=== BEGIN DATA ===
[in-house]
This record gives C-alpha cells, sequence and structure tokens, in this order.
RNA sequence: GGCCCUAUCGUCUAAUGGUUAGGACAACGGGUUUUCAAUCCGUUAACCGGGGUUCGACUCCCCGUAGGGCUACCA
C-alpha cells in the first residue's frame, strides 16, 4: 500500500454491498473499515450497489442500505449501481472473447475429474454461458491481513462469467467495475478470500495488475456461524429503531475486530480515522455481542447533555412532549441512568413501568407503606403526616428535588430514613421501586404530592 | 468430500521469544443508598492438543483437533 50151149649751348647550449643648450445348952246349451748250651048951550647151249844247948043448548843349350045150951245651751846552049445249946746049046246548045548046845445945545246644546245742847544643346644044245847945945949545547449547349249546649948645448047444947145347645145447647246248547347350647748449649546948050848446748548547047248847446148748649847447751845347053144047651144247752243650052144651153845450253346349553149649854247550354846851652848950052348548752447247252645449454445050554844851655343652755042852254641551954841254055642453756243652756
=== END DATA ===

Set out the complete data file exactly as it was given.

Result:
[in-house]
This record gives C-alpha cells, sequence and structure tokens, in this order.
RNA sequence: GGCCCUAUCGUCUAAUGGUUAGGACAACGGGUUUUCAAUCCGUUAACCGGGGUUCGACUCCCCGUAGGGCUACCA
C-alpha cells in the first residue's frame, strides 16, 4: 500500500454491498473499515450497489442500505449501481472473447475429474454461458491481513462469467467495475478470500495488475456461524429503531475486530480515522455481542447533555412532549441512568413501568407503606403526616428535588430514613421501586404530592 | 468430500521469544443508598492438543483437533 50151149649751348647550449643648450445348952246349451748250651048951550647151249844247948043448548843349350045150951245651751846552049445249946746049046246548045548046845445945545246644546245742847544643346644044245847945945949545547449547349249546649948645448047444947145347645145447647246248547347350647748449649546948050848446748548547047248847446148748649847447751845347053144047651144247752243650052144651153845450253346349553149649854247550354846851652848950052348548752447247252645449454445050554844851655343652755042852254641551954841254055642453756243652756